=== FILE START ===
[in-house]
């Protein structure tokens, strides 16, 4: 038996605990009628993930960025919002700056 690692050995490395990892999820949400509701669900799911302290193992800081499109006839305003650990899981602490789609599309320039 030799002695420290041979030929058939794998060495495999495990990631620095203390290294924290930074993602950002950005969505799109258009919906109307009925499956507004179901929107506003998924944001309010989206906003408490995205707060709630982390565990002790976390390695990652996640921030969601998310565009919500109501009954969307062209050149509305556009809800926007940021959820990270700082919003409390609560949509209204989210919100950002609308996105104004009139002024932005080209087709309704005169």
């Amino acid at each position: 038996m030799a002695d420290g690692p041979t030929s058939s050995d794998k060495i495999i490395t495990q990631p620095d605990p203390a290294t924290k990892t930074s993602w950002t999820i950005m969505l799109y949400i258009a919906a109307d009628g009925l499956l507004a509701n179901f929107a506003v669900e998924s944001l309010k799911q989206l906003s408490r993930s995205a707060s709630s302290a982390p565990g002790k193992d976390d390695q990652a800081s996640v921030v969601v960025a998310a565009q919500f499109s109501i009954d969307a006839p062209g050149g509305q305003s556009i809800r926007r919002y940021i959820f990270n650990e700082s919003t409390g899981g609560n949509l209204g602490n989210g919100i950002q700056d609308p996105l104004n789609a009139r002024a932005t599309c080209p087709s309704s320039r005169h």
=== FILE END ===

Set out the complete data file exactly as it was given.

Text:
[in-house]
């Protein structure tokens, strides 16, 4: 038996605990009628993930960025919002700056 690692050995490395990892999820949400509701669900799911302290193992800081499109006839305003650990899981602490789609599309320039 030799002695420290041979030929058939794998060495495999495990990631620095203390290294924290930074993602950002950005969505799109258009919906109307009925499956507004179901929107506003998924944001309010989206906003408490995205707060709630982390565990002790976390390695990652996640921030969601998310565009919500109501009954969307062209050149509305556009809800926007940021959820990270700082919003409390609560949509209204989210919100950002609308996105104004009139002024932005080209087709309704005169």
């Amino acid at each position: 038996m030799a002695d420290g690692p041979t030929s058939s050995d794998k060495i495999i490395t495990q990631p620095d605990p203390a290294t924290k990892t930074s993602w950002t999820i950005m969505l799109y949400i258009a919906a109307d009628g009925l499956l507004a509701n179901f929107a506003v669900e998924s944001l309010k799911q989206l906003s408490r993930s995205a707060s709630s302290a982390p565990g002790k193992d976390d390695q990652a800081s996640v921030v969601v960025a998310a565009q919500f499109s109501i009954d969307a006839p062209g050149g509305q305003s556009i809800r926007r919002y940021i959820f990270n650990e700082s919003t409390g899981g609560n949509l209204g602490n989210g919100i950002q700056d609308p996105l104004n789609a009139r002024a932005t599309c080209p087709s309704s320039r005169h």